Supporters of moratorium not ‘Anti-Solar’

  • The construction of two solar arrays on two large parcels between Lyons Hill Road and Secret Lake calls for the erection of utility poles across this earthen dam at one end of the lake. Greg Vine

  • Looking across Secret Lake at wooded areas that may be subject to clear-cutting if two proposed solar arrays were to be approved by Athol officials. Many Secret Lake area residents fear the impact of the arrays on wildlife, aesthetics, property values, and the health of the lake. —Greg Vine

For the Athol Daily News
Published: 6/17/2019 9:50:19 PM

ATHOL – The Select Board voted recently to schedule a special town meeting to consider a town-wide moratorium on solar array projects. Asked if it surprised him that the board’s vote was unanimous, Secret Lake Road resident William Hogan said, “To a degree it did.”

The board had previously voted to move proposed bylaw changes from the warrant for the recent annual town meeting to the traditional fall town meeting, likely to take place in October.

Hogan and fellow Secret Lake Road resident Lori Kay have been among those pushing for a moratorium until zoning regulations are put in place that allow the town to set stricter conditions governing solar arrays than those currently in place. Had the board not voted to call a special town meeting to specifically address the moratorium, Hogan and Kay were ready to mount a petition to gather the 200 or so signatures needed for citizens to call for a special town meeting.

Hogan said the vote by the board frees moratorium backers to organize support for the proposal rather than putting their energy into gathering signatures.

“We’re going to be dealing with all the people here around Secret Lake,” said Hogan. “We’re going to talk to them about what this means and what’s happening in town so that they’re aware. Once the town calls for the town meeting then we’ll do public education to talk about the reasons why the moratorium should be passed. It’s not guaranteed. We need to make sure that something gets passed.”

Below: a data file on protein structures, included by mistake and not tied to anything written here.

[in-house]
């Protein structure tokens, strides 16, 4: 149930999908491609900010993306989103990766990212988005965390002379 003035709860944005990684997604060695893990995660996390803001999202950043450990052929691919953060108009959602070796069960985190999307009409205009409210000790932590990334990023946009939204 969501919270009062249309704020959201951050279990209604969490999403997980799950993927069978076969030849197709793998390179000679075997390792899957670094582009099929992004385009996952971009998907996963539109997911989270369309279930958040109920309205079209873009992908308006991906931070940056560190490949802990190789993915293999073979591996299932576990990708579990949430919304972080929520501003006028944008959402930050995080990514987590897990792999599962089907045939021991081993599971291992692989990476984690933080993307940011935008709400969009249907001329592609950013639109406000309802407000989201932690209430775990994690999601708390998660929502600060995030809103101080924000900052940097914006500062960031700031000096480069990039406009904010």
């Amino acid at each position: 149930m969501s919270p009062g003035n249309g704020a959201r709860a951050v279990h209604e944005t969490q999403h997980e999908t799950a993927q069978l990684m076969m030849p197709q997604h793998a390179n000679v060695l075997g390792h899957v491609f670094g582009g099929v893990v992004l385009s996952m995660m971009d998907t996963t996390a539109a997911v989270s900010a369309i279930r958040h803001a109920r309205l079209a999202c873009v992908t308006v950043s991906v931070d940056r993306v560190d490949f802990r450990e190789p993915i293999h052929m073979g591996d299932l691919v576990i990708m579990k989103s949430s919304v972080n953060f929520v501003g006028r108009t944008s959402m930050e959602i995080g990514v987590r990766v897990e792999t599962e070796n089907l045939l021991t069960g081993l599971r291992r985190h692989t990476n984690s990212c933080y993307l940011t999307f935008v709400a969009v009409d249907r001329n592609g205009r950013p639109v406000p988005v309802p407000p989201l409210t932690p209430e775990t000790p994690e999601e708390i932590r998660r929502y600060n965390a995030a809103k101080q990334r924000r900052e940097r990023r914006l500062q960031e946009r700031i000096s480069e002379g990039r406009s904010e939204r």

Kay said some locals have expressed skepticism regarding the moratorium.

“Some people here, their attitude is that people should be able to do whatever they want with their property,” said Kay. “They say they’d rather have a solar array than a housing development on the other side of the lake.”

Hogan and Kay became involved when plans were unveiled for two solar arrays that would require the clear-cutting of 94 acres of forest land from Lyons Hill Road to within 40 feet of the Secret Lake shoreline.

Asked if they were more concerned with the arrays’ impact on the neighborhood’s aesthetics or on property values, Kay said, “I think property values and aesthetics are combined. If you lose the aesthetics, you lose the property values.”

Hogan, who bought his property on the lake last October, said he was unaware of plans for the solar arrays before making his purchase.

“If I had known I might be looking at a solar array across the lake instead of the forest,” he said, “you can be sure I wouldn’t have made the offer I made on this property. My real estate agent is from Millbury and knew nothing about those plans.”

Before purchasing her property, said Kay, “I was told this whole thing was a tree farm and would never be developed.”

“Until we started lobbying this issue,” said Hogan, “I don’t think the Board of Selectmen had the faintest idea of what was going on.”

The pair also expressed concern about the wildlife that call the property home and, added Hogan, “The other thing that’s very problematic, in addition to the aesthetics and property values, is the degradation of the lake caused by runoff.”

Both Hogan and Kay emphasize they are not anti-solar; they just want to ensure the town has more controls in place governing where and how the arrays can be constructed.

“What I’m really hoping for,” said Kay, “is that we end up having a model of how you should do this. Because, I’m not anti-solar by any stretch.”

“I think, I hope,” added Hogan, “we’ll end up with regulations addressing aesthetics where the town can say, ‘You can site these things, but they have to be sited with sensitivity to the abutters.”

While the Select Board’s decision to call a special town meeting to consider a moratorium was unanimous, a date for the meeting has yet to be determined.


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